Will the pendulum swing back to traditional art?
The answer is bound up with economics, taste, supply and the global expansion of the art market
By Georgina Adam. Market, Issue 217, October 2010
Published online: 29 October 2010
Last month saw Paris’s venerable decorative arts fair, the Biennale des Antiquaires, fill the Grand Palais with an array of art and antiques: ormolu-encrusted 18th-century French furniture, gold-ground paintings, ancient sculpture, Tang ceramics…but also works by De Stael, Boetti, De Kooning and Murakami. The fair, once the haut-lieu of French decorative arts, has radically changed in its 50 years. This year almost half of the exhibitors—40 out of 87—were showing modern art or 20th-century design. This is a seismic change; no more than 15 years ago, the selling point for fairs like the Biennale was datelines that guaranteed that everything was over a certain age.
All this has been swept away by the headlong rush of buyers towards art of the 20th and 21st centuries. Now the heaviest media coverage and biggest crowds are focused on the contemporary art fairs: at this month’s Frieze, some 60,000 are expected to thunder through its aisles; another 40,000 will visit Art Basel Miami Beach (2-5 December), while Fiac in Paris (21-24 October) sees about 80,000.
But, common sense prompts us to think that all things are cyclical, and in the art market as elsewhere there is some sort of a “pendulum”. Over the last generation it has swung far towards the contemporary; will it, or can it, swoosh back one day?
The answer is bound up with economics, taste, supply and the global expansion of the art market. Academic, writer (and contributing editor to this paper) András Szántó says that taste for the modern generally coincides with times of economic optimism: he points to the late 1950s and 1960s as an example, when taste reflected confidence in the world of tomorrow. Another period of intense interest in contemporary art was late 19th-century Britain, a period of extraordinary economic expansion which threw up swathes of newly enriched merchants and manufacturers. Contemporary art sold for vast sums, but the boom didn’t last.
As in Victorian Britain, the profile of art collectors has changed today. The increase in global wealth (Forbes counted 937 billionaires in 2009) has brought vast new fortunes into the world, but these are largely self-made, and not inherited as in the past. “This new money doesn’t express itself in the way it did a generation before, its owners were not brought up with an appreciation of classical art,” notes Szántó.
A previous generation of art collectors might want to put together “period rooms” in which everything—furnishings and art—was from the chosen time frame. But today’s taste is very different. It is eclectic, mixing high and low art in what Szántó calls the “playlist” culture. “There are ultra high-net-worth individuals who roam the world looking for things to buy, a spark of inspiration, but it’s very difficult to predict what they want,” said Thomas Woodham-Smith of antique dealers Malletts.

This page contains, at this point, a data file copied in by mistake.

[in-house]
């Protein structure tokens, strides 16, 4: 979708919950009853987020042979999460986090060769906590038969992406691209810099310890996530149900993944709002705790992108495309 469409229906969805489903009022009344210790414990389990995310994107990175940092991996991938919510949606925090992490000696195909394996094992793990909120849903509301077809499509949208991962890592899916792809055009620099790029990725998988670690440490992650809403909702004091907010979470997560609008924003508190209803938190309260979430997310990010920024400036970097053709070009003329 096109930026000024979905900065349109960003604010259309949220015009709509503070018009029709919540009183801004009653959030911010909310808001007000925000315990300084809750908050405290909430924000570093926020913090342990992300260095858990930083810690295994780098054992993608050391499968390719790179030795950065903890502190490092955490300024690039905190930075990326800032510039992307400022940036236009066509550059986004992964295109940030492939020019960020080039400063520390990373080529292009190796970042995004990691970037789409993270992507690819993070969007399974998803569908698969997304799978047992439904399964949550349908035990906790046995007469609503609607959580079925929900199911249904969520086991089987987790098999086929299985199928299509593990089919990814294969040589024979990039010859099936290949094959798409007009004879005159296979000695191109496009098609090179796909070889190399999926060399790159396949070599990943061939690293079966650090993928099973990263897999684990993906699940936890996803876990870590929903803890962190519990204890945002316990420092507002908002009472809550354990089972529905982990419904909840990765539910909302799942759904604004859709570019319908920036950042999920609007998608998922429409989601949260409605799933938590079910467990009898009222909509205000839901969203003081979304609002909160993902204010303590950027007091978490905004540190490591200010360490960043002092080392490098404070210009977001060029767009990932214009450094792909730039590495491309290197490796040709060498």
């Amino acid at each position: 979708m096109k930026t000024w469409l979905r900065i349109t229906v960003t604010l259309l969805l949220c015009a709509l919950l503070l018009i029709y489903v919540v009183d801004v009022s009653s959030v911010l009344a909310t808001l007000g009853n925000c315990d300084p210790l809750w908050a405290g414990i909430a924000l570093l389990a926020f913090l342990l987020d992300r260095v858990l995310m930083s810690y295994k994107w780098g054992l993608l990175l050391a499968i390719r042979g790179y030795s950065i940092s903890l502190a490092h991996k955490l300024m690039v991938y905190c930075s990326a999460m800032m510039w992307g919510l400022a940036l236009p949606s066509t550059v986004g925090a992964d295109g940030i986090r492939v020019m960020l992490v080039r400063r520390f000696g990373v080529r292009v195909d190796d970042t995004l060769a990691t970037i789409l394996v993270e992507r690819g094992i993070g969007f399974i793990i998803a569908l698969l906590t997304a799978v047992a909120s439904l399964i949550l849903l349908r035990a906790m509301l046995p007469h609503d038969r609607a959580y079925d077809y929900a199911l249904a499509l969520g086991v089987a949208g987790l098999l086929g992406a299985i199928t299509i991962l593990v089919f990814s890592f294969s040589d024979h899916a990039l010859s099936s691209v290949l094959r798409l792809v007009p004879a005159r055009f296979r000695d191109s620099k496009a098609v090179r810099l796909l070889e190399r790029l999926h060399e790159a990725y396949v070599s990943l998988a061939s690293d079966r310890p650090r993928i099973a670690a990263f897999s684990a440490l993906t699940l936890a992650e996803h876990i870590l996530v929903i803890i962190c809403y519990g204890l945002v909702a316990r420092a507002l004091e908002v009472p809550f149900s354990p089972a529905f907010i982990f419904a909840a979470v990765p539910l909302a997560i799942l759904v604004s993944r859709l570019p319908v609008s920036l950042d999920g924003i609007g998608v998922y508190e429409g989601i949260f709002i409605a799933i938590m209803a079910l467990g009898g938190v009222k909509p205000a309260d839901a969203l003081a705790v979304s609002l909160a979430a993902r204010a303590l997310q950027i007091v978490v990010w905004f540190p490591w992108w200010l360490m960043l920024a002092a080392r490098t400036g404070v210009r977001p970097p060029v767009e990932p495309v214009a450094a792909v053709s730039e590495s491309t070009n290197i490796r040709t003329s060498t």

Just as the wealthy used to build palaces hung with works to flaunt their wealth, so the billionaires of today commission headline architects to build them art spaces—for the contemporary art they will acquire in battle against other billionaires. Newly rich countries in the Gulf, in China or India want smart new museums to display their living artists’ work. All this is partly what has driven the market for today’s art, along with, it must be said, a strong speculative element. But to fill their art spaces, billionaires need supply—something which living creators and a new emphasis on multiples, can furnish.
However, many observers think that the global spread of new wealth may drive the pendulum back towards more classic art. “Just look at the Russian love of Fabergé and Empire furniture,” said Szántó, adding: “It’s not that the pendulum will swing back, it will swing a different way.”
But supply is a problem: for the pendulum to swing back, buyers will need inventory, and this is rapidly depleting. Even if collectors wanted to build up collections of classic art and antiques, they would find it extremely hard to do so today. “Most of the plums have gone,” said impressionist art dealer Martin Summers pithily. So prices, for the very best pieces, are being forced upwards, putting them out of reach of even very wealthy people. This is exacerbated by the economic situation: since the global financial crisis, art dealers have noticed a return towards more tried and trusted values. “I am seeing hedge-funders buying old master paintings now,” said art agent Robert Holden, citing as an example the UK-based financier Chris Rokos’s acquisition of Domenichino’s Saint John the Evangelist, late 1620s, earlier this year. The rich are becoming richer, he said, while lower down the economic scale discretionary spending on art has diminished.
This is why there is such inflation in the prices for the very best pieces, with the top fortunes battling for them. This is, unfortunately, bad news for the middle-market for art and antiques, which has suffered the most in the past two decades; here as well the financial crisis has eaten into budgets. So, while the good news is that, at the top end of the market for traditional things, optimism is in order thanks to new markets, the economic outlook and changes in taste, the bad news is that the mid-range will remain mired in the doldrums. Which is, of course, an opportunity: contrarians may well be tempted to snap up antique furniture, Japanese lacquerwork or Victorian painting while prices remain depressed.
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